Internalized homophobia and HIV testing among Korean gay and bisexual men: a study in a high-income country with pervasive HIV/AIDS stigma

Hyemin Lee, Don Operario, Madina Agénor, Horim Yi, Sungsub Choo, Seung Sup Kim

Research output: Contribution to journalArticlepeer-review

Abstract

Limited research has been conducted on factors contributing to HIV testing among sexual minority populations in South Korea (hereafter, Korea), where stigma against homosexuality and HIV/AIDS is pervasive. We used a nationwide cross-sectional survey of 907 Korean cisgender gay and bisexual (GB) men who were HIV-negative or HIV-unknown in 2016. Regarding internalized homophobia (IHP), participants were categorized into tertiles (low, moderate, and high). Past 12-month HIV testing was assessed via a single yes/no question. Using a modified Poisson regression model, we examined the association between IHP and HIV testing among cisgender GB men in Korea. The overall prevalence of obtaining an HIV test was 41.8% among Korean cisgender GB men. We also found a statistically significant association between IHP and past 12-month HIV testing in this population. Specifically, participants with low IHP had a higher prevalence of HIV testing (adjusted PR = 1.37, 95% CI = 1.14–1.65) compared to those with high IHP. Given these findings, more efforts are needed in Korea to enhance GB men's access to HIV testing, such as improving social circumstances to lower IHP of GB men and creating an environment that enables and facilitates GB men to receive HIV testing without stigma against their sexual identity.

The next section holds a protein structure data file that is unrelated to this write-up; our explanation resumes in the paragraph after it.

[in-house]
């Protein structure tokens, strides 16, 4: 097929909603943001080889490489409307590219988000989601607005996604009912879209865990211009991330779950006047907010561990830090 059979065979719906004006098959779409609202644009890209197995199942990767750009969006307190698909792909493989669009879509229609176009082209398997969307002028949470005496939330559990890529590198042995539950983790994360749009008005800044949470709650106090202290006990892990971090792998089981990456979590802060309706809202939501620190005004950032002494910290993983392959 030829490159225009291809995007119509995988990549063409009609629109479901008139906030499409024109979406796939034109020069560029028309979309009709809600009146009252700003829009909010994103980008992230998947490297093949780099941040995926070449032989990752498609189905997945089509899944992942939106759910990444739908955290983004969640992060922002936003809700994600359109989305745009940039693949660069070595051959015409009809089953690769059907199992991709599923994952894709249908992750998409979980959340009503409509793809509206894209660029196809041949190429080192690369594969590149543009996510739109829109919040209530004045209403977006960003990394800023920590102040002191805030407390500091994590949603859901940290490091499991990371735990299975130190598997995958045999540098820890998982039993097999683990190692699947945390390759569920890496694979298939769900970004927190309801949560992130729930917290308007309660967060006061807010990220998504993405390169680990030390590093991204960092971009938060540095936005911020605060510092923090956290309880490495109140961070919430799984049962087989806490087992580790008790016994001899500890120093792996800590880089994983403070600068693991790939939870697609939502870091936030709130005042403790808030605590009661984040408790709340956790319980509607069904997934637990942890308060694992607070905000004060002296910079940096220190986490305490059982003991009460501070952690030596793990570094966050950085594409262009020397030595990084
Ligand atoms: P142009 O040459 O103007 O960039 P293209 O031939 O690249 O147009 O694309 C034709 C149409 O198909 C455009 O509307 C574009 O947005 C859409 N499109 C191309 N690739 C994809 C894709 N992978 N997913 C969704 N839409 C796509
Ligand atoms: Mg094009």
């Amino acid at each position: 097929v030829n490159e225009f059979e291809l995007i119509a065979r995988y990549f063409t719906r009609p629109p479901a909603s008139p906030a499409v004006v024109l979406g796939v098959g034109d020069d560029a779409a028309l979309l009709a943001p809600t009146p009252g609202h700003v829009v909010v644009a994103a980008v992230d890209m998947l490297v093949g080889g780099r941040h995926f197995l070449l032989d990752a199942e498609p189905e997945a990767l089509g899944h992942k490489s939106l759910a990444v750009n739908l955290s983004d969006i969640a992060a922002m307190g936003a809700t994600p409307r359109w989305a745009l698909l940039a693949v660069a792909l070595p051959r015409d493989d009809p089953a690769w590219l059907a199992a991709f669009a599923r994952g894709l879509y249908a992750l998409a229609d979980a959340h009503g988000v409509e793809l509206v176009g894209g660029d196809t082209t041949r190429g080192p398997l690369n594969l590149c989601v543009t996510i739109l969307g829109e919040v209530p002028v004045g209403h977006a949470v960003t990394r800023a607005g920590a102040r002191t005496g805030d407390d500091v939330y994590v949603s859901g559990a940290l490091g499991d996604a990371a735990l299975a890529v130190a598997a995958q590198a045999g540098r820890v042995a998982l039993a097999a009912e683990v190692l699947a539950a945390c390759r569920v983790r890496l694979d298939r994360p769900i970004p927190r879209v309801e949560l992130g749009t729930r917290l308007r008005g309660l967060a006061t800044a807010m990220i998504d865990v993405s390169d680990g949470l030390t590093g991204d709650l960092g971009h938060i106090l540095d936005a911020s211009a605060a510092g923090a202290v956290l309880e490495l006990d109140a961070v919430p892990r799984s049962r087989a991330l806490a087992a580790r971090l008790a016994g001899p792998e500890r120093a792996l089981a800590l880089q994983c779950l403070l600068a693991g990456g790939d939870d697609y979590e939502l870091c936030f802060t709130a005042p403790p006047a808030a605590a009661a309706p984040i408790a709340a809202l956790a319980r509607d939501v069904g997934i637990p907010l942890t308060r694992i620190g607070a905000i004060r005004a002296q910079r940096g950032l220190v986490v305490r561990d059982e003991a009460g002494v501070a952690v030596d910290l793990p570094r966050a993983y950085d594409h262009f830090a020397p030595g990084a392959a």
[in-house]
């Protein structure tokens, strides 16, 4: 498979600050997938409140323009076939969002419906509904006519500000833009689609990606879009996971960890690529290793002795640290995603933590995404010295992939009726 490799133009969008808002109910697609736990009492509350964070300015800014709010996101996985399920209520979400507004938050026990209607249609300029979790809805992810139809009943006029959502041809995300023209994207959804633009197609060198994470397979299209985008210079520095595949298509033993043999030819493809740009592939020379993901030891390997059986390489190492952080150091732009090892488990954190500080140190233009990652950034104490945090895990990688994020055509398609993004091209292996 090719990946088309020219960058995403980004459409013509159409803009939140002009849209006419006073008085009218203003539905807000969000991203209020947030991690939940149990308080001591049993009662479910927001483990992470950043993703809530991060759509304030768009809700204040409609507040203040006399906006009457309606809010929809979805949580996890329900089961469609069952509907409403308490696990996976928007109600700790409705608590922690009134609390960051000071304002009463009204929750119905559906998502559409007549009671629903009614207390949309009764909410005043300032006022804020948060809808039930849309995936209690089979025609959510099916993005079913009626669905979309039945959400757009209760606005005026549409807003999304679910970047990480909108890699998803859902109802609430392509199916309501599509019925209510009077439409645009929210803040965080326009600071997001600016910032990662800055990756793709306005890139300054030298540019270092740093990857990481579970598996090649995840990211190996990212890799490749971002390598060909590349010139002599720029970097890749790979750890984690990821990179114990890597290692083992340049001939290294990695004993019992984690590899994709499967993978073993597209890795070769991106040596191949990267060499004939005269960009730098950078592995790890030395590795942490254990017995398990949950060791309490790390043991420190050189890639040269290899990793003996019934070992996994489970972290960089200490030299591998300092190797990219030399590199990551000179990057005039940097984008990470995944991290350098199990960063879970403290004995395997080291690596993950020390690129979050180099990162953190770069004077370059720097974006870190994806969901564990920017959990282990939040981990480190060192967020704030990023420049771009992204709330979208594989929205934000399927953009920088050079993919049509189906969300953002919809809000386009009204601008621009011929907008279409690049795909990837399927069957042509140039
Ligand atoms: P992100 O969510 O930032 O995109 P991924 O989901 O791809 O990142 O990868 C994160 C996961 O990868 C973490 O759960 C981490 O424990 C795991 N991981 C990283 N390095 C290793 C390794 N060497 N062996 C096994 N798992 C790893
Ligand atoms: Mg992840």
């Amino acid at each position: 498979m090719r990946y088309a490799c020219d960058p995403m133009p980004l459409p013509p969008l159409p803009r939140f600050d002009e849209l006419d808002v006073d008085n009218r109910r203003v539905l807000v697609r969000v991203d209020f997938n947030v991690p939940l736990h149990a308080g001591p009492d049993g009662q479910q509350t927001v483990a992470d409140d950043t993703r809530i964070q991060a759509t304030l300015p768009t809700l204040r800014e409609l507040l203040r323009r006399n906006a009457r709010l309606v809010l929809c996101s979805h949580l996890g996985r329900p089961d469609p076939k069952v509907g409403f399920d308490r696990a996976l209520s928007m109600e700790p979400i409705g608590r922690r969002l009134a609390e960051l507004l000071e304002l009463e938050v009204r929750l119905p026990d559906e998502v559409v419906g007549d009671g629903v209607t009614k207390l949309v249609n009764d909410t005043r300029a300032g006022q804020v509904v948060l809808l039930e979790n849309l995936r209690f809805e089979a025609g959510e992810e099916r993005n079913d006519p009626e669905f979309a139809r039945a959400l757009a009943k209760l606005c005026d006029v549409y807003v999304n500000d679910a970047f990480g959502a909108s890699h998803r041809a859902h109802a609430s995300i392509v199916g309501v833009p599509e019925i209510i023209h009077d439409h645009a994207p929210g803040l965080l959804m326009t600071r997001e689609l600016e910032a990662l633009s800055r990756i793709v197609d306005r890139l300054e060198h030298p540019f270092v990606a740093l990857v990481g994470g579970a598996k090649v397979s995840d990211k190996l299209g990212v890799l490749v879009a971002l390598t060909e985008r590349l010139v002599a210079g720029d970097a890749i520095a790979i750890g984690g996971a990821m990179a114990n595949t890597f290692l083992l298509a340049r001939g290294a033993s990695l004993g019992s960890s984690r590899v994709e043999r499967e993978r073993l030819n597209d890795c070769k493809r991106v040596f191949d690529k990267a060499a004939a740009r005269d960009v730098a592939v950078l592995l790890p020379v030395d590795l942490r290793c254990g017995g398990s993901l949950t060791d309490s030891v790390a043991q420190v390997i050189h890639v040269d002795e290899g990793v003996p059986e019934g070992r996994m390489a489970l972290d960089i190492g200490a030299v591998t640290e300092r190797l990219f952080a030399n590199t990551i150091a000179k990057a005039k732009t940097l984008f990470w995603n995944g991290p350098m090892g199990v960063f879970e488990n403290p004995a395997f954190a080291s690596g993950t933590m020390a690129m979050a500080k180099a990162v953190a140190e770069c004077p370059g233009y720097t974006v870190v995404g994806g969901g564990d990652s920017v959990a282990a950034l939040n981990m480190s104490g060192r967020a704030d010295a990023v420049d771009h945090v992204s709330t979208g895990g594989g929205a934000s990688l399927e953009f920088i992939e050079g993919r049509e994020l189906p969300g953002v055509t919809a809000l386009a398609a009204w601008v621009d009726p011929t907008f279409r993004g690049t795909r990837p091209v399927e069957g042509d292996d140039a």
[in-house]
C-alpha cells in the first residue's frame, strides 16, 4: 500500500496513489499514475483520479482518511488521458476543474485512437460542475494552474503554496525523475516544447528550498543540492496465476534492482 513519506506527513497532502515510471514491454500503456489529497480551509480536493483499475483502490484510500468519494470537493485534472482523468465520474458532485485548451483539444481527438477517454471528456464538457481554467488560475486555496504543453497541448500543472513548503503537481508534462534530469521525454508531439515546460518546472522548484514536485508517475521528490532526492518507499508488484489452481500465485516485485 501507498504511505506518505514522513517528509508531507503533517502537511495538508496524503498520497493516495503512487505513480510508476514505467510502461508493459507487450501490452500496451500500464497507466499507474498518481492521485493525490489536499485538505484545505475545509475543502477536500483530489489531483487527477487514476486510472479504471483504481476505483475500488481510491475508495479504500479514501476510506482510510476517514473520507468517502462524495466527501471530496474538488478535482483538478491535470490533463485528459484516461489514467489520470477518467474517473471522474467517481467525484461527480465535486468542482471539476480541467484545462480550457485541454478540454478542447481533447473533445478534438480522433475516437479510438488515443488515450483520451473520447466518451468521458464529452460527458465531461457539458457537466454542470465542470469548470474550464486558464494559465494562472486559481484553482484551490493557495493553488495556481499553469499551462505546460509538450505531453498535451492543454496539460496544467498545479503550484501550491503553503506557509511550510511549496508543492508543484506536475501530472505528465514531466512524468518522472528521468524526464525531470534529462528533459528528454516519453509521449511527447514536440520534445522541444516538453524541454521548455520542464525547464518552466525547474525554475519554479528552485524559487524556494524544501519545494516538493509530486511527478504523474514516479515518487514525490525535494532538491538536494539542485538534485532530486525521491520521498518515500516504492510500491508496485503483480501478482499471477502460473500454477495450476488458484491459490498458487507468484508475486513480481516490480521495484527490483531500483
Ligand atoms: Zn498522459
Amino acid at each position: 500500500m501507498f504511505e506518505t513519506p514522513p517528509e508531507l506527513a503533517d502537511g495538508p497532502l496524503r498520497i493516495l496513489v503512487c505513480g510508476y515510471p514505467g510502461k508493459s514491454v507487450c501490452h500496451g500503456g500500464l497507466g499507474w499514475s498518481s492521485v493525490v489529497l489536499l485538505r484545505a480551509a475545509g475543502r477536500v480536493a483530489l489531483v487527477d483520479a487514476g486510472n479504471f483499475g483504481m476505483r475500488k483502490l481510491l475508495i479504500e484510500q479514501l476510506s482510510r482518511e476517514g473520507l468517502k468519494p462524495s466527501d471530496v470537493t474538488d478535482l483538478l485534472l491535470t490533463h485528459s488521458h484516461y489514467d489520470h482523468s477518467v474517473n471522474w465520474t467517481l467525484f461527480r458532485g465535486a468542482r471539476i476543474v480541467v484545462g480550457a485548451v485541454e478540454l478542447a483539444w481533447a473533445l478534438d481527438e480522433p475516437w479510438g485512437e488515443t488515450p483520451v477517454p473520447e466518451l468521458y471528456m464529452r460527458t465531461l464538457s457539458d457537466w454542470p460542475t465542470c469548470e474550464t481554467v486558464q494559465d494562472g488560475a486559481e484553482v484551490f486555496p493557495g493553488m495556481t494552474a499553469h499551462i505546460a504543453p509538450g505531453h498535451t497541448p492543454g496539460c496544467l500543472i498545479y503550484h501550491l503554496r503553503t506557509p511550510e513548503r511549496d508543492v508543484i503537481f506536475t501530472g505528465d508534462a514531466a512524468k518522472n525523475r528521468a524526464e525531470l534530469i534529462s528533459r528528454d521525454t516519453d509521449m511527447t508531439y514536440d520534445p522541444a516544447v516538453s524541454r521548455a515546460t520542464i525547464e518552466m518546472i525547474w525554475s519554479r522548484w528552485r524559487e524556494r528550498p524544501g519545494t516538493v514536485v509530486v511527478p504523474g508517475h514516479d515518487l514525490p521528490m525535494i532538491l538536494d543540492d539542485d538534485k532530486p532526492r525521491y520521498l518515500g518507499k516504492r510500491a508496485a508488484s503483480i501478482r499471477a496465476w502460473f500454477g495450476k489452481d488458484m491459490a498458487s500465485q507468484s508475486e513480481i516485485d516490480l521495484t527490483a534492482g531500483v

Original languageEnglish
JournalAIDS Care - Psychological and Socio-Medical Aspects of AIDS/HIV
DOIs
Publication statusAccepted/In press - 2022
Externally publishedYes

Keywords

  • Bisexual man
  • gay man
  • HIV testing
  • internalized homophobia
  • South Korea

ASJC Scopus subject areas

  • Health(social science)
  • Social Psychology
  • Public Health, Environmental and Occupational Health

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